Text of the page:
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Swallows and Amazons is an amazing book and, in regards to your first request, can be avidly used to display didacticism. Let's begin with the definition of didcacticism so as to be completely clear:
Didacticism: communication that is suitable for or intended to be instructive
Quite simply, a work of literature that displays didacticism is one that is meant to teach something. That work of literature, then, can be called "didactic" in nature. In reality it is the later term (didactic) that is more commonly used than the former term.
There are two ways that Swallows and Amazons can be didactic. (Because I am not sure which of the two you mean, I will give a short idea behind both.) First, Swallows and Amazons can teach the reader through the plot of the story. The Walkers (the Swallows) and the Blacketts (the Amazons) can teach the readers to enjoy a friendly rivalry, but never to take it too far.
But the big hills up at the lake helped to make him feel that the houseboat man did not matter. The hills had been there before Captain Flint. They would be there for ever. That, somehow was comforting.
The story can teach respect for others' property (as seen in the true danger of the burglars and the disruption of the fireworks shot off on the top of the houseboat). On a lighter note, the story can teach the importance of adventure in a young person's life.
Swallows and Amazons for-ever!
There is no better quotation than this in order to reference that excitement of adventure. Remember, this story was written by Ransome because of a fun summer teaching children how to sail.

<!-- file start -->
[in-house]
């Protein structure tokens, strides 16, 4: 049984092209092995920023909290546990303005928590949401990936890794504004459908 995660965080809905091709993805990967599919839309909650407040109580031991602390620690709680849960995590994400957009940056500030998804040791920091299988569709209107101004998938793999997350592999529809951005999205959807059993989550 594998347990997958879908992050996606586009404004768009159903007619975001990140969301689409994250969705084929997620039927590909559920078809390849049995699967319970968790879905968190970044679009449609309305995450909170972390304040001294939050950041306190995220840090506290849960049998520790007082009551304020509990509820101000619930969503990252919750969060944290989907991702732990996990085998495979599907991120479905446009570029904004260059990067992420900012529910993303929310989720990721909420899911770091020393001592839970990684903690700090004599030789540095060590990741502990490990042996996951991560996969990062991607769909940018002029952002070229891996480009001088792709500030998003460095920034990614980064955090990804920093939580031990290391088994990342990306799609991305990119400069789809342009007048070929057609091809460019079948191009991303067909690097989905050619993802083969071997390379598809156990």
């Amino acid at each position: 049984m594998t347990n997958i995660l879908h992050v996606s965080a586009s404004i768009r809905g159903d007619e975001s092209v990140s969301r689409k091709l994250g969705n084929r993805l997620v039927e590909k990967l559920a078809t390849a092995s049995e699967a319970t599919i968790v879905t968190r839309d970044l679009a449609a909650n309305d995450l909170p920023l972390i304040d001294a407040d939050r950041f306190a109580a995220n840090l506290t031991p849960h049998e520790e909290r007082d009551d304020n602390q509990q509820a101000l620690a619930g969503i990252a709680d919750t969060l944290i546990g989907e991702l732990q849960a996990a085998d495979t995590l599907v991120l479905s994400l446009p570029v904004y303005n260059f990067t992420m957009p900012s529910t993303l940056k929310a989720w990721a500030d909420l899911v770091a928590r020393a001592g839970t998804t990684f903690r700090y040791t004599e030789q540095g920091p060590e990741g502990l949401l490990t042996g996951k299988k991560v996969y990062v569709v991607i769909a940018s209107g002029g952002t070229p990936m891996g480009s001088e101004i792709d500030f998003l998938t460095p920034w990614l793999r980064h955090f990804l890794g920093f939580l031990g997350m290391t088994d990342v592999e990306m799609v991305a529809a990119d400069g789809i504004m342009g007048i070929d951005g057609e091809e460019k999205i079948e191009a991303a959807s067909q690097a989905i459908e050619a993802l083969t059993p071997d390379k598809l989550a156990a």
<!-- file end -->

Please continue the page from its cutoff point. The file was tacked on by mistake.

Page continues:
Second, Swallows and Amazons is didactic in that it can be used to teach students about many elements in works of literature. It is a perfect example of conflict (Swallows vs. Amazons), symbol, character development, plot development, and especially allusion. Let me elaborate on the last entry here. Swallows and Amazons employs continual allusions to the novels Robinson Caruso and Treasure Island. (An allusion, of course, is an indirect reference to a literary work.) The campers always call their lemonade "grog," admit to practicing "piracy," turn their Uncle James Turner into the notorious "Captain Flint," sail boats, find "treasure" of Turner's memoirs, force characters to "walk the plank," etc. The allusions alone would be a wonderful topic for a student essay! Thus, this shows that Swallows and Amazons is a perfect example of didacticism.
In regards to your request for "child agency" in the story, I can't quite figure out what you mean by this; therefore, I will take a couple of different approaches in hopes that I hit the nail on the head in regards to what you are looking for. There aren't any agencies for children focused on in the story; thus, I can think of two things you might mean. If you mean "childishness" in regards to character, then one needs to look no further than the rivalry in the title. Further, the Blacketts setting off dangerous fireworks on the roof of James Turner's houseboat is a very specific example of childish antics. If you mean an "agency" or a "group" formed by children, then we can look at the group called the Swallows (which are the Walkers) and the group called the Amazons (which are the Blacketts). Together they exemplify the "piracy" of the summer with their adventures and pandemonium.
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